I have noted before, and will do so yet again on this holiday occassion that Mormon apologetics have a good parallel with the early Christian apologetics, both of which rose because the prophets ceased being the significant mouthpieces of disseminating information from Father above. God, in both cases, became far too feeble, uninterested, and incapable of defending hisself, therefore the enthusiasm of his ardent followers and believers took it upon their puny selves to do the cleaning up after him, and both utterly failing. God is as amusing as his apologists are for not worrying about the shoddy job being done for his imaginary good deeds and for his name. Apologists, of course, will not cease their endeavors to please their God since it gives them their reward in heaven for being "valiant" in their testimonies. And thus we see the demise of Christianity's "sister" also as it wilts away under the mere human knowledge it can or ever has had to disseminate to the masses.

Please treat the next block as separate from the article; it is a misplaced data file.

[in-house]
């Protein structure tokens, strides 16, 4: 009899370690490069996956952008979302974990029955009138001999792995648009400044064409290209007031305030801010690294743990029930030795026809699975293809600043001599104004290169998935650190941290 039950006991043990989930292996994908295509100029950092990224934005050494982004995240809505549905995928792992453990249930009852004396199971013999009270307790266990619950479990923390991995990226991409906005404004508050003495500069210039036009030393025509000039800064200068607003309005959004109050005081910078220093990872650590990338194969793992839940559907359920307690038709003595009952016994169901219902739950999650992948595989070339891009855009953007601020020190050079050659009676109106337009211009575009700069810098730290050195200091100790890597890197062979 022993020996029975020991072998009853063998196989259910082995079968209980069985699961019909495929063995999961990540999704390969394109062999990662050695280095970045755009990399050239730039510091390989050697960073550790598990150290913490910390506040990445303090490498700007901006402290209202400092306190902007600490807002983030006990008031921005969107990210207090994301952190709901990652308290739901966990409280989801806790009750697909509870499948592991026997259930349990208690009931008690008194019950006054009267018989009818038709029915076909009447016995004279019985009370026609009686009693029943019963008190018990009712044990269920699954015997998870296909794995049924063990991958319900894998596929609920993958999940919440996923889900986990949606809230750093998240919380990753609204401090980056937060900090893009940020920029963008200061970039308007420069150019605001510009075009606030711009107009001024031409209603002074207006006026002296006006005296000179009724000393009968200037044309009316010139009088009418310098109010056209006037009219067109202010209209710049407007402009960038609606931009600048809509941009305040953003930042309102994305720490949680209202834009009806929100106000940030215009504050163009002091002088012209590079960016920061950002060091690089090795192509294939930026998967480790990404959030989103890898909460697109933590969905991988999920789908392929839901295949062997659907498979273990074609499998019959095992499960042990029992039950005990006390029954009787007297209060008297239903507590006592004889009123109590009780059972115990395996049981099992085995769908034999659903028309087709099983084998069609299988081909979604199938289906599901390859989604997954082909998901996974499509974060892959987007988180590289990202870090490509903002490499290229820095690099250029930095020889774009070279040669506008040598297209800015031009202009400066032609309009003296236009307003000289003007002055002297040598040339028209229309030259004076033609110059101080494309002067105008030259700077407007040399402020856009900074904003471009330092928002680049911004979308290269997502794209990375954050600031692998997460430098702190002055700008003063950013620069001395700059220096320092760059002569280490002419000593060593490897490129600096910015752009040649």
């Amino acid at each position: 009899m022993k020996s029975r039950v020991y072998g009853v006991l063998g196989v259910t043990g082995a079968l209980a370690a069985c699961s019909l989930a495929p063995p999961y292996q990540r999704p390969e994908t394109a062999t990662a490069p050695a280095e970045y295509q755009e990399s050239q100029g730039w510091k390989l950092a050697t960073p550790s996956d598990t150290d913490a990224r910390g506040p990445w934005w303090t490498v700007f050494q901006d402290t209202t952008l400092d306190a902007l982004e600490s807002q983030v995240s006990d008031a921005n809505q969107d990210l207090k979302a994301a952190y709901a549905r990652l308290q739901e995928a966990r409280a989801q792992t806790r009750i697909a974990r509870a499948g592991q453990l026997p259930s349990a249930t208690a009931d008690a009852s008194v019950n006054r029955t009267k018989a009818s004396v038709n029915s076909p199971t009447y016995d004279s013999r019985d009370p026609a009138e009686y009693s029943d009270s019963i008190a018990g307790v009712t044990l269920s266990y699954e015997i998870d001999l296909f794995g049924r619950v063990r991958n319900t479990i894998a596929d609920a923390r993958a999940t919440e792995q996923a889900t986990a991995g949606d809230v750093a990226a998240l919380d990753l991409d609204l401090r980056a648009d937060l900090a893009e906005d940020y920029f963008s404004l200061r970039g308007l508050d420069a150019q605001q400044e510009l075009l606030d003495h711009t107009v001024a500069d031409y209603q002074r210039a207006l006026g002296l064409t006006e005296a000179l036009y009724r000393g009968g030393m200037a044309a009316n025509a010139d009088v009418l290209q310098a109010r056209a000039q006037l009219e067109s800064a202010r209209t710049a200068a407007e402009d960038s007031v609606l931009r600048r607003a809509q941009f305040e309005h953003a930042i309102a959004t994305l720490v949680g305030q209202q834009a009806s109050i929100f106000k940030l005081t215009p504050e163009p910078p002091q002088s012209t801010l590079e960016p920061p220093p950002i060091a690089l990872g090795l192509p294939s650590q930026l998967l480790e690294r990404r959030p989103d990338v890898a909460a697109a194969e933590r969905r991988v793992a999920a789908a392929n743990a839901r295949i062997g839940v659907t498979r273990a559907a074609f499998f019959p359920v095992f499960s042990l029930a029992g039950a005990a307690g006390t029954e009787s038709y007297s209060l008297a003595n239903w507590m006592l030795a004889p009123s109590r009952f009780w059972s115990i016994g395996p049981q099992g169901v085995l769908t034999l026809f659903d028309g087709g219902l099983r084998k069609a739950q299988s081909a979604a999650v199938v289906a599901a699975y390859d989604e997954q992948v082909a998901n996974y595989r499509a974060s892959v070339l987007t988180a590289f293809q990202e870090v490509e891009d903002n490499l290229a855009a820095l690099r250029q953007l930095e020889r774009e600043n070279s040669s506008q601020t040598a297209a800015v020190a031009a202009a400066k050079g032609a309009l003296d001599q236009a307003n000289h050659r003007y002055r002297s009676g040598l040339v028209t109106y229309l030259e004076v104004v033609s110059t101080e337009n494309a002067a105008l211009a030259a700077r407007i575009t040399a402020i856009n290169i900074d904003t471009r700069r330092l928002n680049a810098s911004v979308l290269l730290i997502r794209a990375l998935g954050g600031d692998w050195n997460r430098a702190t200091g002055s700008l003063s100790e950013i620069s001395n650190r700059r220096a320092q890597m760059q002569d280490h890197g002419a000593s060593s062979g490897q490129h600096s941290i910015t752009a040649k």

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PostPosted: Sun Dec 03, 2017 8:17 pm 
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These summary posts by Dr. Scratch are gems. I've gone back more than a few times and reaquainted myself with the history of Mopologetics in order to witness its transformation from, I dare say, the 'intellectual juggernaut' the Church needed (protecting one's flanks and all), to its current iteration of snarling cur abandoned by its owner, cast aside for the more amenable looking 'persian cat' resting on its owner's lap as a harmless, yet aloof, alternative to the attack dog mentality they now eschew.

Excuse me. I'm a bit overcome with nostalgia at the moment. *dabs at eyes with an embroidered hankerchief* If only the ziggurat had been built...